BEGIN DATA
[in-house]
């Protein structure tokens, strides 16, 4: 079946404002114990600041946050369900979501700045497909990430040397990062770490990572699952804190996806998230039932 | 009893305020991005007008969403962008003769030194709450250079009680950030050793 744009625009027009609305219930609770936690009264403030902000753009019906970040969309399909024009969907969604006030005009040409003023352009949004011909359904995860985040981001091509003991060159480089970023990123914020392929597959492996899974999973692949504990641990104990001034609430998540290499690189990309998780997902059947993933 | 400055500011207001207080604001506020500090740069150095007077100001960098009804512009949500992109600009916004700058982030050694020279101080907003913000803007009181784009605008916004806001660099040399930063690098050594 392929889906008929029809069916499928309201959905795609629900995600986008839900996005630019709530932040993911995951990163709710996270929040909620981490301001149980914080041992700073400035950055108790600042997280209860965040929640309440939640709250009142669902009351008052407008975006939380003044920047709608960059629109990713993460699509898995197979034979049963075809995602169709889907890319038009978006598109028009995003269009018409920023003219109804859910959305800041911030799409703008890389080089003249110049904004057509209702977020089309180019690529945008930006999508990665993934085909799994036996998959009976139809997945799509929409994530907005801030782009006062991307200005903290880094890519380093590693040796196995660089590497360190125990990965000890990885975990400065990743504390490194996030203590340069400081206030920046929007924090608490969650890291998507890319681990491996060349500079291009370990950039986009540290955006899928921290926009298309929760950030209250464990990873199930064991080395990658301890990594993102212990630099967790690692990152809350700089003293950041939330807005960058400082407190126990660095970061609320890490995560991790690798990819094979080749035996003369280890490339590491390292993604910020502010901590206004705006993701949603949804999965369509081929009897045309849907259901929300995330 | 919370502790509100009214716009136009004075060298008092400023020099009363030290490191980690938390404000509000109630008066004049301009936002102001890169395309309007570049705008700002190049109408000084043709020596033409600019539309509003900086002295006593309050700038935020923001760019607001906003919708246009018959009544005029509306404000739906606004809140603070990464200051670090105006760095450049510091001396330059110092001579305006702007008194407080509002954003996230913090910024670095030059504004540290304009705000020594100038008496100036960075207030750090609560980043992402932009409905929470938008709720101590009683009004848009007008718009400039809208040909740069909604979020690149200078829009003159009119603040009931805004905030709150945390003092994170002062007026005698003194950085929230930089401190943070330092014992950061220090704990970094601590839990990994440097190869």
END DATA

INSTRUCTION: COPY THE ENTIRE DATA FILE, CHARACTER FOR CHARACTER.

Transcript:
[in-house]
């Protein structure tokens, strides 16, 4: 079946404002114990600041946050369900979501700045497909990430040397990062770490990572699952804190996806998230039932 | 009893305020991005007008969403962008003769030194709450250079009680950030050793 744009625009027009609305219930609770936690009264403030902000753009019906970040969309399909024009969907969604006030005009040409003023352009949004011909359904995860985040981001091509003991060159480089970023990123914020392929597959492996899974999973692949504990641990104990001034609430998540290499690189990309998780997902059947993933 | 400055500011207001207080604001506020500090740069150095007077100001960098009804512009949500992109600009916004700058982030050694020279101080907003913000803007009181784009605008916004806001660099040399930063690098050594 392929889906008929029809069916499928309201959905795609629900995600986008839900996005630019709530932040993911995951990163709710996270929040909620981490301001149980914080041992700073400035950055108790600042997280209860965040929640309440939640709250009142669902009351008052407008975006939380003044920047709608960059629109990713993460699509898995197979034979049963075809995602169709889907890319038009978006598109028009995003269009018409920023003219109804859910959305800041911030799409703008890389080089003249110049904004057509209702977020089309180019690529945008930006999508990665993934085909799994036996998959009976139809997945799509929409994530907005801030782009006062991307200005903290880094890519380093590693040796196995660089590497360190125990990965000890990885975990400065990743504390490194996030203590340069400081206030920046929007924090608490969650890291998507890319681990491996060349500079291009370990950039986009540290955006899928921290926009298309929760950030209250464990990873199930064991080395990658301890990594993102212990630099967790690692990152809350700089003293950041939330807005960058400082407190126990660095970061609320890490995560991790690798990819094979080749035996003369280890490339590491390292993604910020502010901590206004705006993701949603949804999965369509081929009897045309849907259901929300995330 | 919370502790509100009214716009136009004075060298008092400023020099009363030290490191980690938390404000509000109630008066004049301009936002102001890169395309309007570049705008700002190049109408000084043709020596033409600019539309509003900086002295006593309050700038935020923001760019607001906003919708246009018959009544005029509306404000739906606004809140603070990464200051670090105006760095450049510091001396330059110092001579305006702007008194407080509002954003996230913090910024670095030059504004540290304009705000020594100038008496100036960075207030750090609560980043992402932009409905929470938008709720101590009683009004848009007008718009400039809208040909740069909604979020690149200078829009003159009119603040009931805004905030709150945390003092994170002062007026005698003194950085929230930089401190943070330092014992950061220090704990970094601590839990990994440097190869």